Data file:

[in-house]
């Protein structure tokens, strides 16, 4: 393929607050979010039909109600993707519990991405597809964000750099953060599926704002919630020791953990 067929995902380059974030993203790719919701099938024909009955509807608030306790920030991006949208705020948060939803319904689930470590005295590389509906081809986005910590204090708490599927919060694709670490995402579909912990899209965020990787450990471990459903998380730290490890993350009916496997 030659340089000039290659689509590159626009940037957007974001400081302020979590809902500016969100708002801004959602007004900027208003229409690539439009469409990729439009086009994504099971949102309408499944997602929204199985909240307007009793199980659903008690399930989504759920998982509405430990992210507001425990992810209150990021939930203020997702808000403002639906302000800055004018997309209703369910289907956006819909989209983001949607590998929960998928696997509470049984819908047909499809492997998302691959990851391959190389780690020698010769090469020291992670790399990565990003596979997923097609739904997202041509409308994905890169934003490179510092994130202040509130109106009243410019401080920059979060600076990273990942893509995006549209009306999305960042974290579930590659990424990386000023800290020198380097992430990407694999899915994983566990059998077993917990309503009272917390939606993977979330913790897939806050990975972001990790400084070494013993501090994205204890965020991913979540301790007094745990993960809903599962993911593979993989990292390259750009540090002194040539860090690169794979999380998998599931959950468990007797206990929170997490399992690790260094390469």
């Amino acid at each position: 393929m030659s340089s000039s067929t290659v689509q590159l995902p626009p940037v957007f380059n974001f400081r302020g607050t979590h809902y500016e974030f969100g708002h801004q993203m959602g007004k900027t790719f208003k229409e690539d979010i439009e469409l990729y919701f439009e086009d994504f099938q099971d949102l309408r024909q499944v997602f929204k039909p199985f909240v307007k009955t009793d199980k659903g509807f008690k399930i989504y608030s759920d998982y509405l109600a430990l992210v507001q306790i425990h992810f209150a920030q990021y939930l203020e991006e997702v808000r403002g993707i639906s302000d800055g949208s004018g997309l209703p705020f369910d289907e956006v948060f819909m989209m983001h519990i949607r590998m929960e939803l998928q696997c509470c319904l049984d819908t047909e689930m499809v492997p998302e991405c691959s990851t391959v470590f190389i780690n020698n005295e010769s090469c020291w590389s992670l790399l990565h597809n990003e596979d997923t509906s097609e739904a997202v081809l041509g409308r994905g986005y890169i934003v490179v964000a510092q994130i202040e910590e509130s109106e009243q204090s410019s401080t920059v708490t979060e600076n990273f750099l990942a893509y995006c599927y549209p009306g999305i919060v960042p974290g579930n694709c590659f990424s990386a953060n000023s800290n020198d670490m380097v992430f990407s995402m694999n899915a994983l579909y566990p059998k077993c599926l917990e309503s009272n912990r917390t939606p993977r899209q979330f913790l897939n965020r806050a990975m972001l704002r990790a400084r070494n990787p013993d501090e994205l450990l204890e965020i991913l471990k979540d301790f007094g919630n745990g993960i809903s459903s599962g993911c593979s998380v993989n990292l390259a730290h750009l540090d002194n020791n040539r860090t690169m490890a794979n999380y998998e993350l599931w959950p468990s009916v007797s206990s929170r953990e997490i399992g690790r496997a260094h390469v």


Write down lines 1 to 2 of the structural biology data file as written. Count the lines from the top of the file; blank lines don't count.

[in-house]
């Protein structure tokens, strides 16, 4: 393929607050979010039909109600993707519990991405597809964000750099953060599926704002919630020791953990 067929995902380059974030993203790719919701099938024909009955509807608030306790920030991006949208705020948060939803319904689930470590005295590389509906081809986005910590204090708490599927919060694709670490995402579909912990899209965020990787450990471990459903998380730290490890993350009916496997 030659340089000039290659689509590159626009940037957007974001400081302020979590809902500016969100708002801004959602007004900027208003229409690539439009469409990729439009086009994504099971949102309408499944997602929204199985909240307007009793199980659903008690399930989504759920998982509405430990992210507001425990992810209150990021939930203020997702808000403002639906302000800055004018997309209703369910289907956006819909989209983001949607590998929960998928696997509470049984819908047909499809492997998302691959990851391959190389780690020698010769090469020291992670790399990565990003596979997923097609739904997202041509409308994905890169934003490179510092994130202040509130109106009243410019401080920059979060600076990273990942893509995006549209009306999305960042974290579930590659990424990386000023800290020198380097992430990407694999899915994983566990059998077993917990309503009272917390939606993977979330913790897939806050990975972001990790400084070494013993501090994205204890965020991913979540301790007094745990993960809903599962993911593979993989990292390259750009540090002194040539860090690169794979999380998998599931959950468990007797206990929170997490399992690790260094390469």